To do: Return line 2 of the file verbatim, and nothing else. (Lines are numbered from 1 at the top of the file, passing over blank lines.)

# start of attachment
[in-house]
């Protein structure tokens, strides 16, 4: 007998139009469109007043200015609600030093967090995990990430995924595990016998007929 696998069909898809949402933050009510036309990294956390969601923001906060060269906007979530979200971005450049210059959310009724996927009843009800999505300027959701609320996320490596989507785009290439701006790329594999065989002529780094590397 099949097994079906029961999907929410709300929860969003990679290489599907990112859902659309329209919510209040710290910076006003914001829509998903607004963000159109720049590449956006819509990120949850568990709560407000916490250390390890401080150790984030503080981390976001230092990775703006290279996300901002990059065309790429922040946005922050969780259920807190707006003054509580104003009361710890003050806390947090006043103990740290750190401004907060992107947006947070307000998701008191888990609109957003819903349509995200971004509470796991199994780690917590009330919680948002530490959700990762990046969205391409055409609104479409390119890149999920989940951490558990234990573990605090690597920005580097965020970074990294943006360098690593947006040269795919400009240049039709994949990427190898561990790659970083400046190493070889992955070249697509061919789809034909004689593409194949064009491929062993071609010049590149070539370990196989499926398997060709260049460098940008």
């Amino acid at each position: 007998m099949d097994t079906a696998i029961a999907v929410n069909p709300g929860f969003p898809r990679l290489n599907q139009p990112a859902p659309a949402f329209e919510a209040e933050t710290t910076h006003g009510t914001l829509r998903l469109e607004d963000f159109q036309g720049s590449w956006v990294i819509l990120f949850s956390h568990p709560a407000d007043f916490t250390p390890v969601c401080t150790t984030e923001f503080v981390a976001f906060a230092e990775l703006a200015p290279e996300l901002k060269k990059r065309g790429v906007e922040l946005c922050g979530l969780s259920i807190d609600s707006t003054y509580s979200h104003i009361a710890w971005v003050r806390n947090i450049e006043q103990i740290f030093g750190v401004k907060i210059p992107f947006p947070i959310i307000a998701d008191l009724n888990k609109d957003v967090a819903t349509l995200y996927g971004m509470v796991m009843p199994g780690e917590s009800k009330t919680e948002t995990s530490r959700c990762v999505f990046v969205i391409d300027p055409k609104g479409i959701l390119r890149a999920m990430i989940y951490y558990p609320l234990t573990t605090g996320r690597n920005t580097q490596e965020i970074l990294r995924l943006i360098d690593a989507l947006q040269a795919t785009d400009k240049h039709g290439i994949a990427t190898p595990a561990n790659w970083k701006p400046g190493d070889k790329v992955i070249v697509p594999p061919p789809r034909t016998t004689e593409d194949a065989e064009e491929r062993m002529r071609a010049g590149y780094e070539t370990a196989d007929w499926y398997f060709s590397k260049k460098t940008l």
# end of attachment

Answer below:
């Protein structure tokens, strides 16, 4: 007998139009469109007043200015609600030093967090995990990430995924595990016998007929 696998069909898809949402933050009510036309990294956390969601923001906060060269906007979530979200971005450049210059959310009724996927009843009800999505300027959701609320996320490596989507785009290439701006790329594999065989002529780094590397 099949097994079906029961999907929410709300929860969003990679290489599907990112859902659309329209919510209040710290910076006003914001829509998903607004963000159109720049590449956006819509990120949850568990709560407000916490250390390890401080150790984030503080981390976001230092990775703006290279996300901002990059065309790429922040946005922050969780259920807190707006003054509580104003009361710890003050806390947090006043103990740290750190401004907060992107947006947070307000998701008191888990609109957003819903349509995200971004509470796991199994780690917590009330919680948002530490959700990762990046969205391409055409609104479409390119890149999920989940951490558990234990573990605090690597920005580097965020970074990294943006360098690593947006040269795919400009240049039709994949990427190898561990790659970083400046190493070889992955070249697509061919789809034909004689593409194949064009491929062993071609010049590149070539370990196989499926398997060709260049460098940008």